What Is Adenomyosis?


Adenomyosis is a medical condition that affects the uterus. It occurs when the tissue that lines the uterus, known as endometrial tissue, grows into the muscular wall of the uterus, causing it to become enlarged and painful. People with adenomyosis may experience abnormal uterine bleeding, severe menstrual cramps, and pelvic pain. The exact cause of adenomyosis is not clear. Adenomyosis is most commonly diagnosed in individuals assigned female at birth (AFAB) between the ages of 35 and 50 who have had children and may be diagnosed using a physical exam, pelvic ultrasound, or MRI and can be treated with pain management medications, hormonal therapies, and surgery.

Causes of adenomyosis

The causes of adenomyosis are yet to be fully understood; however, several researchers over the last decade have tried to elucidate its origin. 

The recent theory states that it is due to the invagination of endometrial tissue in the intersection between the endometrium and the myometrium (lining of the uterus and its muscular wall). This is called the junctional zone and is very sensitive to hormone fluctuations, mainly oestrogen. Oestrogen stimulates the growth of endometrial tissue, which sheds during menstruation. In adenomyosis, this tissue grows into the muscular wall of the uterus, causing it to become thickened and tender.1

Adenomyosis is more common in AFABs who have had children, especially those who have had a cesarean delivery or other uterine surgery. This is believed to be caused by embryonic cells that may have migrated into the myometrium. It may also be associated with other conditions that affect the uterus, such as endometriosis or fibroids. Some studies have suggested that chronic inflammation may also play a role in the development of adenomyosis.1

Signs and symptoms of adenomyosis

Adenomyosis can cause a range of symptoms, which may vary in severity. Some AFABs with adenomyosis may experience no symptoms at all, while others may experience significant discomfort and pain.

The most commonly experienced symptoms by AFABs include:1

  • Abnormal uterine bleeding 
  • Dysmenorrhea (strong menstrual cramps) 
  • Pelvic pain
  • Pain during sex 

Other possible symptoms of adenomyosis include:1 

  • Fatigue
  • Mood changes
  • Digestive issues such as bloating and constipation 

It is important to note that many of these symptoms are also associated with other conditions, such as endometriosis and fibroids.2 Therefore, a proper diagnosis by a medical professional is essential for effective treatment.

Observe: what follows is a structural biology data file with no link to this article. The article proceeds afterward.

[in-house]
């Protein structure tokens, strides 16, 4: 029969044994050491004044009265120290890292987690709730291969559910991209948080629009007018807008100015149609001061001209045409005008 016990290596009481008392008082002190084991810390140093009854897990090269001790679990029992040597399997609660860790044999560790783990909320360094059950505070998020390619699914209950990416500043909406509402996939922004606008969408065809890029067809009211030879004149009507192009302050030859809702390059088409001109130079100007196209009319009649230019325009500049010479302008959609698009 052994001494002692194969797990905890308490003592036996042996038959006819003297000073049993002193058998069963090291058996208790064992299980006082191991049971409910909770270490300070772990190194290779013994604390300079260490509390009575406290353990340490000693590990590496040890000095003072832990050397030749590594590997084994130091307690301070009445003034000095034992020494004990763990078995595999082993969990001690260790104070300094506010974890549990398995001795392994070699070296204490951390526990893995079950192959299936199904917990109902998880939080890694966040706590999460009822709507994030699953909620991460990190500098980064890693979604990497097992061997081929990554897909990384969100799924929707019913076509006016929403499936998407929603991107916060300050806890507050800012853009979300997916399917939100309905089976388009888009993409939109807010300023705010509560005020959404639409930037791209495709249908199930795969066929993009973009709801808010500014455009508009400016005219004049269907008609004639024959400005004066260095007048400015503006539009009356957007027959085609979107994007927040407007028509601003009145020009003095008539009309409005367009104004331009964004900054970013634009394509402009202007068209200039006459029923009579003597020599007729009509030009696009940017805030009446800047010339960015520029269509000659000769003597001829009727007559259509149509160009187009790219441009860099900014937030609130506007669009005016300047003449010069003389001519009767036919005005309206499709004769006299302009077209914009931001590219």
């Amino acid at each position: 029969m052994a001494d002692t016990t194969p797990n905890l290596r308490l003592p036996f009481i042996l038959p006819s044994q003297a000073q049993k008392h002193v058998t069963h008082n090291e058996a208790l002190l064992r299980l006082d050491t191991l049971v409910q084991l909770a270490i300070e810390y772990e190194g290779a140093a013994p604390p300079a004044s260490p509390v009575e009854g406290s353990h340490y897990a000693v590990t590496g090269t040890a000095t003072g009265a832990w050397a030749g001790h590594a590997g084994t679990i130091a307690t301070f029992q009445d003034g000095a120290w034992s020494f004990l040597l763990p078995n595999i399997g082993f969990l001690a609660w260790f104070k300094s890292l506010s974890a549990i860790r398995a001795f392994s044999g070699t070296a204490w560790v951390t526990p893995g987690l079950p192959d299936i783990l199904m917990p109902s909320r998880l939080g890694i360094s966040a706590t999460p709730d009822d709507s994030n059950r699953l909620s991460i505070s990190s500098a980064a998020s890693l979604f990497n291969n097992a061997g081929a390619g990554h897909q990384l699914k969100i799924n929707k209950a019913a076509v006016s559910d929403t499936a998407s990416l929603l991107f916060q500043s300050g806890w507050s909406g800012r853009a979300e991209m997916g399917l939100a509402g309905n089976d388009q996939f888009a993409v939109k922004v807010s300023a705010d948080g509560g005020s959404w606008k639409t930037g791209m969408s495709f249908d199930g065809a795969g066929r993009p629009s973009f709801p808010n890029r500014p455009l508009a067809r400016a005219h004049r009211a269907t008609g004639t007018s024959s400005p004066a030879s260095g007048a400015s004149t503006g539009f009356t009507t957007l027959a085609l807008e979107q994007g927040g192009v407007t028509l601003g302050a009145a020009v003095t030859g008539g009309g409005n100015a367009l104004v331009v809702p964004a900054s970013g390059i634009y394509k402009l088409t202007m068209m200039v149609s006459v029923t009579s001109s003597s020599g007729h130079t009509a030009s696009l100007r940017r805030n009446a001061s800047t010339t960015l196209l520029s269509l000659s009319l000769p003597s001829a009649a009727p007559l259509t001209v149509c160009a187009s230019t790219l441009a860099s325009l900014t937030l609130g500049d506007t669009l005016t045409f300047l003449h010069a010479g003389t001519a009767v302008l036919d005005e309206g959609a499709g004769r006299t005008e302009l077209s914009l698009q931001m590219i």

Diagnosis involves a combination of medical history, physical tests, and imaging tests.

  • A medical history and physical exam are usually carried out first to check pelvic activity and for abnormal uterine bleeding symptoms. The physician then performs a bimanual exam to check if the uterus is enlarged or tender 
  • Imaging techniques include a transvaginal ultrasound to obtain images of the whole pelvic area. An MRI can also be performed for clearer results, as it shows soft tissue that has enlarged or thickened1

In severe cases, a biopsy, which is a sample of the uterus, is taken for further investigation.

Management and treatment for adenomyosis

Some AFABs may not require treatment if their symptoms are mild, while others may require more aggressive interventions. Here are some possible management and treatment options for adenomyosis:3

  • Pain management: Over-the-counter pain relievers such as ibuprofen or acetaminophen can help to relieve menstrual cramps and pelvic pain associated with adenomyosis
  • Hormonal therapy: Hormonal medications such as birth control pills, progestin-only therapy, or a levonorgestrel intrauterine device (IUD) can help to reduce heavy bleeding and relieve pain
  • Endometrial ablation: This procedure involves destroying the endometrial tissue to reduce bleeding and pain
  • Hysterectomy: In severe cases, a hysterectomy may be recommended to remove the uterus and permanently eliminate symptoms. This is typically only recommended for AFABs who have completed childbearing or do not wish to have children

Aside from speaking to a healthcare provider to determine the best course of action, there are some home remedies and lifestyle changes which are possible:

  • Using heat on the belly to reduce pelvic pain
  • Taking a warm bath
  • Diet changes, avoiding inflammatory foods
  • Stress management
  • Light exercise

Some AFABs might decide to undergo the removal of the uterus to stop the abnormal bleeding after bearing children. This is known as hysteroscopy and is offered in the most advanced cases.

Risk factors